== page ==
A native and resident of Monhegan Island and a descendent of nine generations that have been living and fishing here since the late 1700s, I am directly related to some of the original families that settled Monhegan–the Trefethens, the Starlings, and the Bracketts. The sea stories of my lobster fishing ancestors and mentors have inspired me in my personal quest to achieve "highliner" goals. For me, fishing continues to be a vital way of life and a persistent passion.
For generations, my family has led a double life, dividing their time between fishing and running the Monhegan House, a popular resort on Monhegan Island. In both worlds, the people I have met have become part of my extended family as I developed to become a commercial fishing professional.
More than a hundred years ago brave sea-faring captains dared to carve a living from the sea and claimed a year-round home on a one-mile island rock. My great-great-grandfather George "Cass" Brackett, a prominent sea captain on Monhegan’s Fish Beach (headquarters to the Monhegan fishing fleet), was the most enterprising of my ancestors. His entrepreneurial spirit led the family into diverse businesses, from fishing to the chartering of passengers to and from the mainland.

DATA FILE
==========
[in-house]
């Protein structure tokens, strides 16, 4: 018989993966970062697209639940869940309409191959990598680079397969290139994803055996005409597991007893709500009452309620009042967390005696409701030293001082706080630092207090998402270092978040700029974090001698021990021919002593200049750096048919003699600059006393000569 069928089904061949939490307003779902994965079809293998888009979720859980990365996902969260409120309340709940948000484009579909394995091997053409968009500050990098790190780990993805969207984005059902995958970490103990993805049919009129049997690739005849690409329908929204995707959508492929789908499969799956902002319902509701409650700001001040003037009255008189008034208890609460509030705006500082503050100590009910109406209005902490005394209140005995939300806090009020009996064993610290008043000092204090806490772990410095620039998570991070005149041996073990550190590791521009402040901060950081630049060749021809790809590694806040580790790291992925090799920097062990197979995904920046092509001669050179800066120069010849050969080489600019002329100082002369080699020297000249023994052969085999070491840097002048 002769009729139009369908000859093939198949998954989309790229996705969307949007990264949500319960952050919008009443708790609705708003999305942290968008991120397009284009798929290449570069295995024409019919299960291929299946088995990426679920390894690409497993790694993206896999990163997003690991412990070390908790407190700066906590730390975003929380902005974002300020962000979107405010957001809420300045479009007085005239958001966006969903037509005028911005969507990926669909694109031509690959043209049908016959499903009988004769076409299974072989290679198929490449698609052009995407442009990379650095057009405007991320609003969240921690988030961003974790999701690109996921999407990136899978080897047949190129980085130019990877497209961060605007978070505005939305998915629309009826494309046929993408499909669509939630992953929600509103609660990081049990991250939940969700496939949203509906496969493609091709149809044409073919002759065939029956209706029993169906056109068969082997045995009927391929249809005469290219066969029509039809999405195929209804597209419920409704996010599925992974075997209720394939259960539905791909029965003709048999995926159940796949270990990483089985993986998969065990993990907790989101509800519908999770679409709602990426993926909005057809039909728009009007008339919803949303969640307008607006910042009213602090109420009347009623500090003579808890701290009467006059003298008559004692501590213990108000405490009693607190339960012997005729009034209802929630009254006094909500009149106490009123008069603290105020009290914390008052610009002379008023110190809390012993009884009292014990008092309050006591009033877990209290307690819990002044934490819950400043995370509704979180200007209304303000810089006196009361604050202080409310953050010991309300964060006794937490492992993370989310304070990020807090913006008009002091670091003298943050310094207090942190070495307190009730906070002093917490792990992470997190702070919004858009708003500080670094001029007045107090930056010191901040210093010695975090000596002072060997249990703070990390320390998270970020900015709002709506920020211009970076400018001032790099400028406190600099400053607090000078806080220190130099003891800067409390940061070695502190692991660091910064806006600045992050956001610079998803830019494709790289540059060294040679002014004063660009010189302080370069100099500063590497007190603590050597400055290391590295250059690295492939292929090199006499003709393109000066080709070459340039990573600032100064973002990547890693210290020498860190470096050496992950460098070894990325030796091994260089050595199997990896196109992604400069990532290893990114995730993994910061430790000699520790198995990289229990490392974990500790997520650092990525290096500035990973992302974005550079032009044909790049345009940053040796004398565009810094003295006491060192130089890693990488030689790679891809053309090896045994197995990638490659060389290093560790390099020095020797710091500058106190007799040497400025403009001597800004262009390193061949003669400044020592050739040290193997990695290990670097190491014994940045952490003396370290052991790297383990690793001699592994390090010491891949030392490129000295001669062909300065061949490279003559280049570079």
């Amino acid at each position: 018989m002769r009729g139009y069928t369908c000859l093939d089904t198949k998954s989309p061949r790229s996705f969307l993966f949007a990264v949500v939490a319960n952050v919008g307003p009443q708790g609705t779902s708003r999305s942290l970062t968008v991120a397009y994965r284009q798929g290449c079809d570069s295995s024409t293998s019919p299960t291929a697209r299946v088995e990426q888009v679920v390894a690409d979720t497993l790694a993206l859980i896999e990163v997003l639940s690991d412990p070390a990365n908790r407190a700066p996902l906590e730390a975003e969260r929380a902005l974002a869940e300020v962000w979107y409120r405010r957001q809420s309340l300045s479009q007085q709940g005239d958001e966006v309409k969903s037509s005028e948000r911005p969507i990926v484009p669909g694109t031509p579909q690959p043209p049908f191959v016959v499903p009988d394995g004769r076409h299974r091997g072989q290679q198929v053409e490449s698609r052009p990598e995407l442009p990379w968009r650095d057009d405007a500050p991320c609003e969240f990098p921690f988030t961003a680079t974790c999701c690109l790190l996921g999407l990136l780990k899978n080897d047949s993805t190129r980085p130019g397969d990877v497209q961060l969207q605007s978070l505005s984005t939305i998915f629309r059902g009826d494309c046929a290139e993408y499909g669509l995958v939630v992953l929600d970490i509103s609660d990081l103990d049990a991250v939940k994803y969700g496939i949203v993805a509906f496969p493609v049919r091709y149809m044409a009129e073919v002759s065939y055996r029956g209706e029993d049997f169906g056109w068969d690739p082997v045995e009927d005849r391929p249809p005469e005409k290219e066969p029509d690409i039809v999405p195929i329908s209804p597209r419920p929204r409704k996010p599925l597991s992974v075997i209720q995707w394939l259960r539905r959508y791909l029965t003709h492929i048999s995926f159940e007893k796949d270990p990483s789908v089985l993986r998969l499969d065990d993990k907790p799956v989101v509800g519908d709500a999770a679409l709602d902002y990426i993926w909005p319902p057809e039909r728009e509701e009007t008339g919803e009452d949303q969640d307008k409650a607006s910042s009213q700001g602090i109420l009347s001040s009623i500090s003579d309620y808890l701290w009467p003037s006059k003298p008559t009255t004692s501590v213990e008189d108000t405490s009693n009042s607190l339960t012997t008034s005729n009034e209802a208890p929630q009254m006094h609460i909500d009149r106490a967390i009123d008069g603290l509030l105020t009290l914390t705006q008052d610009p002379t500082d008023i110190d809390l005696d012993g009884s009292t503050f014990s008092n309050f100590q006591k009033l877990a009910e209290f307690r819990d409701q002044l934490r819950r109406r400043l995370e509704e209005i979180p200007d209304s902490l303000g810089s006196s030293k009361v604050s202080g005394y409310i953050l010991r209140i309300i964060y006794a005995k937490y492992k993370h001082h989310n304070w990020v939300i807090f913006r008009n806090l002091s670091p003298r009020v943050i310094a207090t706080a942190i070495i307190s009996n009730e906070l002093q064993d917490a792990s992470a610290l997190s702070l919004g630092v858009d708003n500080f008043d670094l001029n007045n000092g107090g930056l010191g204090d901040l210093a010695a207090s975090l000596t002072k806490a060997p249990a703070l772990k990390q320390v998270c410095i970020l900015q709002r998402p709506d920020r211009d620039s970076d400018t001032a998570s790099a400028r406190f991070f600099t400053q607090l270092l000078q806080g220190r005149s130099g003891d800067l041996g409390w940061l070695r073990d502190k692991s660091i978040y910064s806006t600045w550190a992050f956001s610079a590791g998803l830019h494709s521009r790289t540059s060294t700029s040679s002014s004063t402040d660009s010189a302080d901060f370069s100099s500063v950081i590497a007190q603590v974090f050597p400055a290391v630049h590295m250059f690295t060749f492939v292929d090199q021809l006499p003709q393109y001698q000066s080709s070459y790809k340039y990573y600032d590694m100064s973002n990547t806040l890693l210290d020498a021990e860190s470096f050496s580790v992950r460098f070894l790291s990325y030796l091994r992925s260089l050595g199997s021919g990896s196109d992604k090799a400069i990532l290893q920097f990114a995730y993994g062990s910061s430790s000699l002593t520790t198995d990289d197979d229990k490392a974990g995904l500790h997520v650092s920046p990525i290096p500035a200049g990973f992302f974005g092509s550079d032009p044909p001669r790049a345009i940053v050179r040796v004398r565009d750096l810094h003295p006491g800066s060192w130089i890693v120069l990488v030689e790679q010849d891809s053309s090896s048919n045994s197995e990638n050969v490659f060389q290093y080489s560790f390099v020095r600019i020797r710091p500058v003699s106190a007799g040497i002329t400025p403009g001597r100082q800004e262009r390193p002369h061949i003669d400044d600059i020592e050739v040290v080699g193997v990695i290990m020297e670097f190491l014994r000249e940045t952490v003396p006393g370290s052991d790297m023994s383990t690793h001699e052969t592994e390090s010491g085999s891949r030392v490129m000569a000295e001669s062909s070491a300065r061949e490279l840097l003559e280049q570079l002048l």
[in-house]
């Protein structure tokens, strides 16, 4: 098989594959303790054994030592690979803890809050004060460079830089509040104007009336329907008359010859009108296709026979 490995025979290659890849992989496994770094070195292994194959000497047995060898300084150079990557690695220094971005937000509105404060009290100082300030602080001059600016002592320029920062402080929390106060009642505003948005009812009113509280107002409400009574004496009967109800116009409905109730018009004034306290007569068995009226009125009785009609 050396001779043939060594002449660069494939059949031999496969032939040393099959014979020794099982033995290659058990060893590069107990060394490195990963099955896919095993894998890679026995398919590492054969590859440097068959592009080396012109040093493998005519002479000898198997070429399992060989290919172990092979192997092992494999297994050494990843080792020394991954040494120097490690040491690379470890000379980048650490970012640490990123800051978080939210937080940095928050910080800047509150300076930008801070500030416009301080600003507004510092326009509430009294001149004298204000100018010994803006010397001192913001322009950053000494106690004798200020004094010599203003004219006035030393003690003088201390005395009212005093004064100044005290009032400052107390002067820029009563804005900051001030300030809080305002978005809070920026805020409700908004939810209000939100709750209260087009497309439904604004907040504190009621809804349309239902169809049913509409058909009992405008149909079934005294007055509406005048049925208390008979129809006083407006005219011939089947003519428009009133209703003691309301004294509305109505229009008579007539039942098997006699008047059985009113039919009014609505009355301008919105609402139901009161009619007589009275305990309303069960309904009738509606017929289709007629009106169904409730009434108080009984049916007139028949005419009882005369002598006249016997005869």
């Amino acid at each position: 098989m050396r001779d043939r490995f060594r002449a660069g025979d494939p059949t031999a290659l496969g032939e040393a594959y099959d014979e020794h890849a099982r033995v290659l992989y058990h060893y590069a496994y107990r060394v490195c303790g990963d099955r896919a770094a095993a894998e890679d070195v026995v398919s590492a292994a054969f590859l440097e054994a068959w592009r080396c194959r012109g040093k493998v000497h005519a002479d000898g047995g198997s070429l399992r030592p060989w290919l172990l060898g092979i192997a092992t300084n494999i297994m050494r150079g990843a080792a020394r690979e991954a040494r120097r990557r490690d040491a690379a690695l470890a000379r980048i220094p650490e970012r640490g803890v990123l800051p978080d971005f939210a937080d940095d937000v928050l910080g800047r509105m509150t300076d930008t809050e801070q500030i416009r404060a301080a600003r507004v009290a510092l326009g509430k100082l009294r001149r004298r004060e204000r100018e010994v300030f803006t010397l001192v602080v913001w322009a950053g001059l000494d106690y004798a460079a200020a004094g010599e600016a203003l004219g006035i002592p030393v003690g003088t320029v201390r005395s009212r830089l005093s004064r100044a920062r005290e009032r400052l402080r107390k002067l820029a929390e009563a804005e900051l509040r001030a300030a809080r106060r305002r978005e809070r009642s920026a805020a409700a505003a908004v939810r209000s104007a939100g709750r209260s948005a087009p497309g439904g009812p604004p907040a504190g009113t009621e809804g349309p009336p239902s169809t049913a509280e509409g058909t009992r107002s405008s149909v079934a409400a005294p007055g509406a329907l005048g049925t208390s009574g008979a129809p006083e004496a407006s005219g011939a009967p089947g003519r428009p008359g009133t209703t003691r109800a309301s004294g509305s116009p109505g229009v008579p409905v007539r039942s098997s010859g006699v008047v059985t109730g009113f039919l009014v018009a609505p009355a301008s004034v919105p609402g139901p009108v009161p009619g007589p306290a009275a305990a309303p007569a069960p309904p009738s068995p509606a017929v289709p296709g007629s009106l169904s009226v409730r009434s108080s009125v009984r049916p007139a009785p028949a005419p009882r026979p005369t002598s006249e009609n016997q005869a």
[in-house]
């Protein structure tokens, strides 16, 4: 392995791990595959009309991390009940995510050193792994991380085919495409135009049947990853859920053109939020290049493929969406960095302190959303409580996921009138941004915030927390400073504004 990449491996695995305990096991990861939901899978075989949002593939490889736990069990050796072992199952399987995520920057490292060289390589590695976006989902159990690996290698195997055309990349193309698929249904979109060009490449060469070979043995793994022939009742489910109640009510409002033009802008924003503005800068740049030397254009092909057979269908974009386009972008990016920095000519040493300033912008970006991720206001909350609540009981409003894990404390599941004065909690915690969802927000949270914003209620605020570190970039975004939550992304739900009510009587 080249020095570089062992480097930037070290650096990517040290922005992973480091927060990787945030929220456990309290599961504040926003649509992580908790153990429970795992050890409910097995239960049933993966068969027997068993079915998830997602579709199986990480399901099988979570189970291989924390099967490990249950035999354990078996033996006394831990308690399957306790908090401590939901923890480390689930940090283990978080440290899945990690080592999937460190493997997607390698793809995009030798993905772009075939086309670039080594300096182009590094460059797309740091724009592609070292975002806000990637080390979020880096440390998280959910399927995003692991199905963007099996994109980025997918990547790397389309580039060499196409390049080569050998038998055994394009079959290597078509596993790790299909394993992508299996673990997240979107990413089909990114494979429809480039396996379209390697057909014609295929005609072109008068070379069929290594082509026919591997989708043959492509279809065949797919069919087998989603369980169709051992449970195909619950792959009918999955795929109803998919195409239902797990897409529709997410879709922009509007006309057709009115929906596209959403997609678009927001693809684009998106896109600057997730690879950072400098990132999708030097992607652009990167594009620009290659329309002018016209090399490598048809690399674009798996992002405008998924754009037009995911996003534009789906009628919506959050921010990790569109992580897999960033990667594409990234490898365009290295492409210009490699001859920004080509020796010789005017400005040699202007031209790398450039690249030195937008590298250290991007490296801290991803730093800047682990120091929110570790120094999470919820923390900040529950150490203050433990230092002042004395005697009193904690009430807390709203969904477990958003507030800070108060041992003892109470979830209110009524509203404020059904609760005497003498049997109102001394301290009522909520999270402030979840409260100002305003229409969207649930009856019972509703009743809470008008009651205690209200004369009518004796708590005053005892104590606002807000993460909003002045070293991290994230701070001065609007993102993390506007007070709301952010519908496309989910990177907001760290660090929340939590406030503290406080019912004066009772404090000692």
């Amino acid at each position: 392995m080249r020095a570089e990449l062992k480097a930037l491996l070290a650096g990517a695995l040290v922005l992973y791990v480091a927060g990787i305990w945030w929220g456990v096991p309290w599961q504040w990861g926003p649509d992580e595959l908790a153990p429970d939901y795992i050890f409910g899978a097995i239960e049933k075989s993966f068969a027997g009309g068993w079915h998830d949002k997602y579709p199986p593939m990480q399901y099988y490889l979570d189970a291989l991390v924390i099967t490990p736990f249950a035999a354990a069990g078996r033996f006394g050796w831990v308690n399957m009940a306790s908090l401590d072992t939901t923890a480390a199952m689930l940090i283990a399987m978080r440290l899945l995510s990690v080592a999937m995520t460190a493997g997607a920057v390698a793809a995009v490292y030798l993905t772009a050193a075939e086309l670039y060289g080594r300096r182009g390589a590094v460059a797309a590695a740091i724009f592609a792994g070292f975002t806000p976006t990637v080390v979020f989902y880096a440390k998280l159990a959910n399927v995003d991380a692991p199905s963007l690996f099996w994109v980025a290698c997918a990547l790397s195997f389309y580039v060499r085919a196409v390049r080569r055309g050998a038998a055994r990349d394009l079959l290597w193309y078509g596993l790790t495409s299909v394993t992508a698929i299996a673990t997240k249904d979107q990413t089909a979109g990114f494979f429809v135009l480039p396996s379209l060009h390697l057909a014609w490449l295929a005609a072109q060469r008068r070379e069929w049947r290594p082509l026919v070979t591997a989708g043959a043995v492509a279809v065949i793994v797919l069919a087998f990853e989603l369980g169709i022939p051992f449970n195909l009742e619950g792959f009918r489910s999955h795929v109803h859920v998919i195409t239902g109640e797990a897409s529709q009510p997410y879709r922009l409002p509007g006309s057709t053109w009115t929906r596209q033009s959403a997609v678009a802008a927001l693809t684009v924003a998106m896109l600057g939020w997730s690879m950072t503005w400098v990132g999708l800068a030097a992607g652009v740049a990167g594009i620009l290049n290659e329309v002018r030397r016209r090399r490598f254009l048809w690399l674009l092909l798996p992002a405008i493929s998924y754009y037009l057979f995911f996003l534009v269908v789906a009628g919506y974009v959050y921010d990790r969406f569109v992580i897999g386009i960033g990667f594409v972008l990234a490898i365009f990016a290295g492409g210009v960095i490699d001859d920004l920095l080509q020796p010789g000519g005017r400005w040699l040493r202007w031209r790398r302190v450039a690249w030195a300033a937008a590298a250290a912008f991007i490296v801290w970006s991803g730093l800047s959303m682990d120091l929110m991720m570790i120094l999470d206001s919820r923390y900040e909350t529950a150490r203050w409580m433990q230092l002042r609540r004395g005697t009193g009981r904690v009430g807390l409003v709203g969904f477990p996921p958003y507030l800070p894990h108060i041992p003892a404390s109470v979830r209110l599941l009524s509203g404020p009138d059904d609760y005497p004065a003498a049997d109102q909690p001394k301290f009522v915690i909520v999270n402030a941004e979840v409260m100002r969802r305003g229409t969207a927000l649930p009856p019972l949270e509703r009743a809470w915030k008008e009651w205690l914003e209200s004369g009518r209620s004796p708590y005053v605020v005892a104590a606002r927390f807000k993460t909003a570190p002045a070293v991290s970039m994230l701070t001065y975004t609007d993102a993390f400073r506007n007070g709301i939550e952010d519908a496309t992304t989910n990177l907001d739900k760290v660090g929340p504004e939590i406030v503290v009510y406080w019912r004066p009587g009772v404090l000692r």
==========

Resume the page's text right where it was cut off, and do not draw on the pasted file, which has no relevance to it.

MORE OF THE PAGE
Elva Brackett, Cass’s daughter and my great-grandmother, carried on the tradition of independence at the helm of her many island businesses by becoming the owner and operator of the Monhegan House, a postmaster,
a photographer, and owner of a general store. She had strong goals for
herself and the community. My great-grandfather Chris Nicholson was a spirited character. Strong and full of energy, he worked as a lobster fisherman, a tub trawler, and a rumrunner during prohibition. He had a sense of adventure and loved a good party.
Each lobster fishing generation would begin Monhegan’s unique winter lobster season (December 1–May 29) with a mix of hopes and fears. They hoped for the "big catch" and a high market price, and feared the disappointing losses that could result from boat breakdowns during a short harvest season. All of my ancestors danced with danger at sea. Rough seas and cold winter weather were the norm, but each fisherman was prepared to meet any challenge with a readiness for action.
Times have changed. Fishing boats, once constructed of wood, are now made of fiberglass, and old-fashioned wooden lobster traps weighed down with stones have given way to heavy wire traps. But some things never change: fishermen still paint the buoys, overhaul the lines, and prepare the traps. And above all, sea captains continue to have a passion for the ocean and for the fishing way of life.